Several data points converged across our field of experience this week, all supporting a disturbing trend in the US economy.
We attended an inspiring and frightening talk by Ray Lane at the MIT Enterprise Center. Many readers know Ray and his remarkable career from Oracle President to a Managing Partner at the top VC firm Kleiner Perkins (KP). His most disturbing slide showed the global market position of key technologies by country. In the US vs. China space, the basic message was: the US, in Internet and software technology, holds most of the top market positions, but when it comes to the energy sector - clean tech - China rules. The US has a very poor position in this planetary important market. KP has committed their firm, in the billions, in their green tech fund, as have many other investors, including the US Department of Energy, with the ARPA-E. But will there be a healthy market in the US for these technologies? We have innovation, but do we have demand? Without demand, innovation flies to other markets where entrepreneurs can thrive.
Right on the heels of that event, the IEEE Spectrum pops into the inbox at ChainLink with their Patent Survey. This is an interactive map, which shows by category and company, the leaders in patent filing. This map will give you great insight into who is innovating by company and country. Some interesting distinctions by category - Japan rules in electronics.
As researchers, we always use these types of data to understand the trends in markets. We look at products and investments as key data. Innovation and capital have to go together. Availability of capital to bring those innovations to market is the one/two punch, and in several key markets, we see the capital flowing elsewhere. We found this Wall Street Journal interview with David M. Rubenstein, Managing Director of The Carlyle Group, typical of big investors these days. Rubenstein talked about their growing investments in China and India. They, like many others, are doing a lot and expect to do a lot more in these markets. This trend has been increasing over the last ten years.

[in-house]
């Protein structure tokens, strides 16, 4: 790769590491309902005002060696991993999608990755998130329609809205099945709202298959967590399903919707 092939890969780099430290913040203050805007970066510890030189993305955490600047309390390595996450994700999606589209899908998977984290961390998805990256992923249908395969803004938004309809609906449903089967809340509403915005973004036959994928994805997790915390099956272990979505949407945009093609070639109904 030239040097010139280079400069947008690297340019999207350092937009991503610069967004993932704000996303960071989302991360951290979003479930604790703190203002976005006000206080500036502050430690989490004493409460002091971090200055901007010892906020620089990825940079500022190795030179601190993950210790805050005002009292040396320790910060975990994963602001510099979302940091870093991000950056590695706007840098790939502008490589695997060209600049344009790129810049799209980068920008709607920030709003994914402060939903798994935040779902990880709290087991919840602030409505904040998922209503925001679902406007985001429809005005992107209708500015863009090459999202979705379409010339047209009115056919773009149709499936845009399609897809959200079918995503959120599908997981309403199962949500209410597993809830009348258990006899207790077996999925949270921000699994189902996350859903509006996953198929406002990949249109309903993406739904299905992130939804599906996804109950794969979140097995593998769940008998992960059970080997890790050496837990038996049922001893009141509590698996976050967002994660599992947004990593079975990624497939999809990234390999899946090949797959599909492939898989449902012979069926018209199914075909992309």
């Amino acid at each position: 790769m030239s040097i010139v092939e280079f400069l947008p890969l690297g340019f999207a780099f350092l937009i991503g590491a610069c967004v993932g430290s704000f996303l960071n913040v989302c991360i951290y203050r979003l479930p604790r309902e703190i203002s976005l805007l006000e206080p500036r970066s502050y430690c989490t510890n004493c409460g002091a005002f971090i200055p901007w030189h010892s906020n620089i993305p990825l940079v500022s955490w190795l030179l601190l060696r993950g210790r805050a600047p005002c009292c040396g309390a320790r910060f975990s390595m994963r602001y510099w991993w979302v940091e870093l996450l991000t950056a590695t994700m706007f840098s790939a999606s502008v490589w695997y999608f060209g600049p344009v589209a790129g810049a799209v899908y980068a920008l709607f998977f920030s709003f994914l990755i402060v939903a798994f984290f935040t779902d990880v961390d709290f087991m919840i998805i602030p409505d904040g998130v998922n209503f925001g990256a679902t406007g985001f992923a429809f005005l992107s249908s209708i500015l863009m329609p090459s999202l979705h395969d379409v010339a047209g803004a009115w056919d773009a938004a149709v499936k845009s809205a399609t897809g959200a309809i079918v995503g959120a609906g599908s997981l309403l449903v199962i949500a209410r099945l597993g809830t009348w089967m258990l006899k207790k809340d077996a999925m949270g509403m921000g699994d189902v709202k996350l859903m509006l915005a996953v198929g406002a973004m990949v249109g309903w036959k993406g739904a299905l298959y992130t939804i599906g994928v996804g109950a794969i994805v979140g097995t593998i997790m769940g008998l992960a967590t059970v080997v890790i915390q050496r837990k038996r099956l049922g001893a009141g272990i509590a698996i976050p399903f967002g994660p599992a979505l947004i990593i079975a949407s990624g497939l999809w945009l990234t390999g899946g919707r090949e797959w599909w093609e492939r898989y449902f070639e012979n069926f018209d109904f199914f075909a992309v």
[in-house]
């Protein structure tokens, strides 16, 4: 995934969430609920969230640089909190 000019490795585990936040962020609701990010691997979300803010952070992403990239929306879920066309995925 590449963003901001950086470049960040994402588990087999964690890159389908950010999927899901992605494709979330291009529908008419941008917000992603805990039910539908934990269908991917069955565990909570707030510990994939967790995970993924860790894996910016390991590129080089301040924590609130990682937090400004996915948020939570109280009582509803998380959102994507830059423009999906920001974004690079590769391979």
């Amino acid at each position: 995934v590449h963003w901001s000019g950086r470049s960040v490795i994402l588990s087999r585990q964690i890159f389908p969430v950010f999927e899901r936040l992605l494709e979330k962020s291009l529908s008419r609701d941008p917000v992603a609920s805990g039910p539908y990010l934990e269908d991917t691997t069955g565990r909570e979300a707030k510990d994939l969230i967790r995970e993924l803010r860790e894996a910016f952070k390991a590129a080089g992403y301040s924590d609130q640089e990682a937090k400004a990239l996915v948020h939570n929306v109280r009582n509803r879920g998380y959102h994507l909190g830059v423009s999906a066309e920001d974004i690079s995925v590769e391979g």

Capital moves elsewhere. Innovation in key markets moves elsewhere. Demand moves elsewhere. This does not paint a rosy picture for the US Manufacturing sector going forward. Western governments, which are basically broke, cannot provide an ongoing funding of these emerging markets unless there is demand from business and consumers.
The question is, are we supporting our most critical technologies and our most important career paths? Are we at the point of no return? Will we become a France or a Germany in our future? No doubt India and China, by sheer size alone, will have larger economies than the US, probably in our lifetime. For them, and others, to be global and prosperous players, it is not a win or lose game. The populations of the world are so large, there really are
enough markets for us all to win.
|Shiho Fukada for The New York Times - An Applied Materials research lab in Xi'an, China. |
The Santa Clara, Calif., company is the largest supplier of the equipment used to make
semiconductors, solar panels and flat-panel displays.
But we have to be in the game.
What is most critical for our future is that we be well-positioned in the largest planetary markets, like Energy, like Healthcare, and others that we can't do without - Food, Semiconductors, and yes, Chemicals, to maintain a living standard that sustains the general welfare of our populations; protects and educates our children; provides affordable healthcare; and economically cares for our elders with the respect they deserve. There are many definitions of a wealthy society, but that might be enough! It is time for our government policies to support those needs!
To view other articles from this issue of the brief, click here.